Field Speciality

Each of the three high end houses have unique specialties. Sotheby’s is known for their expertise in American furniture and photography, while Christie’s specializes in European furniture, as well as books and manuscripts. While to an extent Phillips is still establishing its business, the auction house seems to be focusing on Impressionist, Modern, and contemporary art. Phillips now also includes one of the top automobile auctioneers, Bonham & Brooks. The best auction house will have a specialty that matches your art.

Track Record

Past performance is another important factor to take into consideration when selecting an art auction house. Christie’s is one of the world’s top art auction houses. In 2000 they had $2.3 billion in sales! Sotheby’s, on the other hand, has won 20 of the top 25 single-owner sales. These included the estate sales of Jacqueline Kennedy Onassis and the Duke and Duchess of Windsor. It’s important to choose an art auction house with a track record that matches your goals.

When selecting one of the top three high-end auction houses, you need to consider their financial guarantees, the relationships you’ll be able to build, their field speciality, and past track record.

 

Inside the AI-Created Piece of Art

The day has come where Artificial Intelligence is now creating works of art. Many of us never thought we would see the day, and for many more of us, the thought that this day might come never even occurred to us. But, “robots” are creating art – and the first piece has sold for $432,500.

The high price tag was unexpected, as officials predicted it to go for anywhere between $7,000 and $10,000. That is the beauty of auctions such as Christie’s, the art house in NYC where this was sold. Christie’s wonders if AI art creation is the next big medium for the world stage.

The AI system that created this artwork, which is titled “Portrait of Edmond Belamy,” was constructed with a learning algorithm; both the AI system and the algorithm were designed by an art collective in Paris called Obvious.

There are similarities to this painting that compare to those famous ones through history. Many believe the subject matter, Edmond Belamy, is a man of the church due to his white collar and dark clothes. The man looks toward the painter in an austere manner with a fixed but abstract background. Conversely, the face is less defined than those in many paintings which it would be compared to. Christie’s offers this difference, along with the empty areas of the background.

The painting was described by Richard Lloyd, sale organizer at Christie’s, as not being much different from those that they have been selling for hundreds of years.
The process, on the other hand, was vastly different than any other painting that has been through Christie’s. Obvious, the art collective, put a total of 15,000 portraits from between the 14th and 20th centuries into the Artificial Intelligence learning system, then activated the “Generator” to create a new image. After the “Generator,” the next step is the “Discriminator,” which works to find the differences between the original portraits and those generated. The goal is, essentially, to fool the discriminator.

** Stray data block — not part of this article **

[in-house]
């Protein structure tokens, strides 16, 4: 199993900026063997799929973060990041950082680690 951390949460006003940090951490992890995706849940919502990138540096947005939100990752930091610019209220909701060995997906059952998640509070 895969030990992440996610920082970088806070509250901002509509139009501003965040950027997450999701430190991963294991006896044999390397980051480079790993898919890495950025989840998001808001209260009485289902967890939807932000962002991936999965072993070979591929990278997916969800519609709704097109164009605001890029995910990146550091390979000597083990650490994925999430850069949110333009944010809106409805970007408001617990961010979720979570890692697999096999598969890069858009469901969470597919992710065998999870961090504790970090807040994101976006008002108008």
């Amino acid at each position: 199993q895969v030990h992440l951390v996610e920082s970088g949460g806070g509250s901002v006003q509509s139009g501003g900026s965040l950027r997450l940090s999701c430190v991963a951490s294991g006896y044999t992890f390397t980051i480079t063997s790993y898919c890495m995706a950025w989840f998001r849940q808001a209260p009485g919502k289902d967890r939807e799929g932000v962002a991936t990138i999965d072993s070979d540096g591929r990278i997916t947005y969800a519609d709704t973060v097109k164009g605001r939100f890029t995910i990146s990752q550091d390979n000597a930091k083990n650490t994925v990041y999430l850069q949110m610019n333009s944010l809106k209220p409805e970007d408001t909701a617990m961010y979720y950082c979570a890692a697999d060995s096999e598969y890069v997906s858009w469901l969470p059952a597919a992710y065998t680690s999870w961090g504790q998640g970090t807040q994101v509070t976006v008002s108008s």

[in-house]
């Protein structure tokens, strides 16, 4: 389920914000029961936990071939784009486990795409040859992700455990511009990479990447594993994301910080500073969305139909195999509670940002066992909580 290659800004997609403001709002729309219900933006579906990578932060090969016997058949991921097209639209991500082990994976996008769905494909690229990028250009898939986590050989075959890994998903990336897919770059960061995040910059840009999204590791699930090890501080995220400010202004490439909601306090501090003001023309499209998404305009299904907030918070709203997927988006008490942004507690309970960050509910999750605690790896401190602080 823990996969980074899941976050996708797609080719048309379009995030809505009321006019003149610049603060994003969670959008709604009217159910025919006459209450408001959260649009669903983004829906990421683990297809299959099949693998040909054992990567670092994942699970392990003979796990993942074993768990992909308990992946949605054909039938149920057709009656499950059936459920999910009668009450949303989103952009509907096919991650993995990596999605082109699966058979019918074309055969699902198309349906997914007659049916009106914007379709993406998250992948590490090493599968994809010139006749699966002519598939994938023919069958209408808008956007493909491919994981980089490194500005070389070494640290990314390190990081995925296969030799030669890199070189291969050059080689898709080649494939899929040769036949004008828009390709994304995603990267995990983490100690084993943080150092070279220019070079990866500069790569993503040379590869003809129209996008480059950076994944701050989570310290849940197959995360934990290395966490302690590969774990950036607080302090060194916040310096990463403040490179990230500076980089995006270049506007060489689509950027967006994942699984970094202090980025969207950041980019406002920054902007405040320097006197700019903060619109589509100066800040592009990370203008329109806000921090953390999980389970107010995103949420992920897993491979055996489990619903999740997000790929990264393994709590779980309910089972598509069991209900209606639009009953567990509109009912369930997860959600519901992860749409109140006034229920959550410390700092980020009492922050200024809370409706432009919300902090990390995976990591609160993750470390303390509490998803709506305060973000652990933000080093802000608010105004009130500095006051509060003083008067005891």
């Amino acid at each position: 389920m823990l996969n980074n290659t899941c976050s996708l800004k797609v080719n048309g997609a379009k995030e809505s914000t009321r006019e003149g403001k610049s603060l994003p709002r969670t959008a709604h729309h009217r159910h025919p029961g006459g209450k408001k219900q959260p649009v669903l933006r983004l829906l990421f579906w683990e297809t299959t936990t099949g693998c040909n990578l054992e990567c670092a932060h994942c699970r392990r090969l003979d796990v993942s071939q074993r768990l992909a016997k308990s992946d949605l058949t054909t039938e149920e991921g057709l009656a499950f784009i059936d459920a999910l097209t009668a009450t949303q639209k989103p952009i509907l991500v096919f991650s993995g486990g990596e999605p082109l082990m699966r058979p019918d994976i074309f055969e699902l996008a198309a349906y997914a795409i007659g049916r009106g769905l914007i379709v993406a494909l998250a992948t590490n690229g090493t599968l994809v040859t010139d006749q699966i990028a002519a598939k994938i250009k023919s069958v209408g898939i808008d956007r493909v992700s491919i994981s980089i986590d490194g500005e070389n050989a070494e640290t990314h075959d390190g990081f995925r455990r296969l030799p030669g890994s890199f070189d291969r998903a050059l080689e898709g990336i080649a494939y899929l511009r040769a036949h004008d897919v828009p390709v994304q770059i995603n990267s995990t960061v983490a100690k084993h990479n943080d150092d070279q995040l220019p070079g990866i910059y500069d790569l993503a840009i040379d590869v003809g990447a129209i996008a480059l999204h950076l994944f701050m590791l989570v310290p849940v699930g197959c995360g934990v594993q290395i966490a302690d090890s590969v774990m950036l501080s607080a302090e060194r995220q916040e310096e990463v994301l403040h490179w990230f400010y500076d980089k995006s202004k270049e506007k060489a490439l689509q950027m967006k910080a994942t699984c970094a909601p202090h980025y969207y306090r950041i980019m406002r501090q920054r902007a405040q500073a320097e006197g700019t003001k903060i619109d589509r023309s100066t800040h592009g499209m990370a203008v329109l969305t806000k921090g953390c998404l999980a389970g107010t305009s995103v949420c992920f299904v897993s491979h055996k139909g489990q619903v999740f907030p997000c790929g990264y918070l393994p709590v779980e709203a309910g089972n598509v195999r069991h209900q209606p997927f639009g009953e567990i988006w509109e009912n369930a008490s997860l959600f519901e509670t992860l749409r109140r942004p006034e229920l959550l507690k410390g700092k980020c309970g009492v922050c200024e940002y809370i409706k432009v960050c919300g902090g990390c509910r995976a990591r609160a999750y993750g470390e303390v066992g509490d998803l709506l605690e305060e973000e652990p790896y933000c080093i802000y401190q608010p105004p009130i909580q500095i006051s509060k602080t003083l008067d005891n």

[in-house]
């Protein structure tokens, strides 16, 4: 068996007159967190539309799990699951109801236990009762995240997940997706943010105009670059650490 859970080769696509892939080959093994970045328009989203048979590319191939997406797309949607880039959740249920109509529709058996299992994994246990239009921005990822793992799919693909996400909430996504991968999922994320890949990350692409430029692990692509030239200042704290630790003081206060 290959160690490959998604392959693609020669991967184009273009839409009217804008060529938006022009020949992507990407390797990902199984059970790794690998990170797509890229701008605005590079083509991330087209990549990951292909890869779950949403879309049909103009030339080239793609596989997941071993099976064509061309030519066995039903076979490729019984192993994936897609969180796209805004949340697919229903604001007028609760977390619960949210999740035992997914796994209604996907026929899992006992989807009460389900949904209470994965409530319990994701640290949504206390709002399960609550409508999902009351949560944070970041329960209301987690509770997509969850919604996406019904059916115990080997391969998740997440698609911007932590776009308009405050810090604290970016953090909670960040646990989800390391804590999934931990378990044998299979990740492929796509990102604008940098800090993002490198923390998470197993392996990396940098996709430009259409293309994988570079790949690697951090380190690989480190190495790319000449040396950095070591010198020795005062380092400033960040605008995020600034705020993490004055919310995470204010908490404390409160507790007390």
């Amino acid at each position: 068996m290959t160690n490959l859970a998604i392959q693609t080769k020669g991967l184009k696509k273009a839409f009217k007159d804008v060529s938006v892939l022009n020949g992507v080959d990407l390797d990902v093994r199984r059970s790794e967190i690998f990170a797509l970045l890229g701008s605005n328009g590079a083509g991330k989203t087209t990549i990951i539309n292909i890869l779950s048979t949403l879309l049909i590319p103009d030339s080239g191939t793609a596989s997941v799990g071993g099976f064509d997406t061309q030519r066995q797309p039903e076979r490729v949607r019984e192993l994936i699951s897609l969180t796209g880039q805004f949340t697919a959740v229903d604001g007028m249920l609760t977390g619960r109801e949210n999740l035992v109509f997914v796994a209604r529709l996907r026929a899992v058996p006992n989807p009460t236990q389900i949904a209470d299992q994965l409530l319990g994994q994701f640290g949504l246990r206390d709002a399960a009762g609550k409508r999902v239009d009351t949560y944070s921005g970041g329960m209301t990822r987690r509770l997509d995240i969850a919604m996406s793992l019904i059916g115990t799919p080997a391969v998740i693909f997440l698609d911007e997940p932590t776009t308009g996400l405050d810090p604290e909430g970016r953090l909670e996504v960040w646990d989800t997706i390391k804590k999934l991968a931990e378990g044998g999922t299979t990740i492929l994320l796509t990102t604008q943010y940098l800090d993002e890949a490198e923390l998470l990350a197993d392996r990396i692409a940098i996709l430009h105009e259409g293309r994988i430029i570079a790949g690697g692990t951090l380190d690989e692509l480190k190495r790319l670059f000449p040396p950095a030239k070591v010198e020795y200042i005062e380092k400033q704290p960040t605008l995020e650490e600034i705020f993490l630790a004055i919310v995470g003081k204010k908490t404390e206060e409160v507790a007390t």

Obvious has experienced with AI-created art in many subjects, from portraits and life scenes to nature, but have found their best results with traditional style portraits.

While this may open up questions about who the official artist is to receive credit, Obvious chose to “sign” the painting at the bottom, not with a name, but with a part of the algorithm they created.

How to Start an Art Collection for Beginners

No matter what your age is, if you have always admired art and have wanted to have your own art collection to view, appreciate, and enhance your home, following are some suggestions as to how you can slowly begin this exciting and unique hobby/investment:

 

Research Before Buying

 

Have the fun of getting to know what type of art and which artists really appeal to you. You can do a lot of that online at your leisure, but it is even more enjoyable if you are able to go to art galleries, openings, exhibitions, and art fairs to get a major feel for what will really “turn you on.”

 

Find out about the artists, their various works, what their styles are, the galleries where they have been featured and shows they have been in, their previous sales, and as much information as you can put together.

 

A great many artists will also sell their art for extremely reasonable prices on their own websites or on Instagram because they don’t have to pay all the extra costs involved in commissions when represented by galleries. You can also save money by going to auctions during the off-season.

 

Making Purchases

 

Once you have looked at length, realize what your particular tastes are, and you suddenly see something that jumps out at you and is within your budget, go ahead and make the purchase. You will stretch your dollars if you consider an emerging artist that is new with his or her career but is being successful at making sales as compared to a popular and established artist.

 

Consider Prints or Multiples

 

If you just “have” to own a certain piece of art or photographs offered by a particular artist but just cannot afford an original, there are often prints available at a much lower price. For example, check out benefit auctions where the proceeds will go to a specific charity that you are happy to help sponsor.

 

What is Editioned Work?

 

That means that a set number of the prints or photographs has been designated, and once that number has been sold, no more can be purchased. In addition to your knowledge that you have something unique, there is a better chance of the piece increasing in value over time because of being a limited edition.

 

For Pleasure or as an Investment

 

Whichever way you decide to dedicate your art collection, the main idea is to have something delightful to look at and which will add to your decor. ENJOY!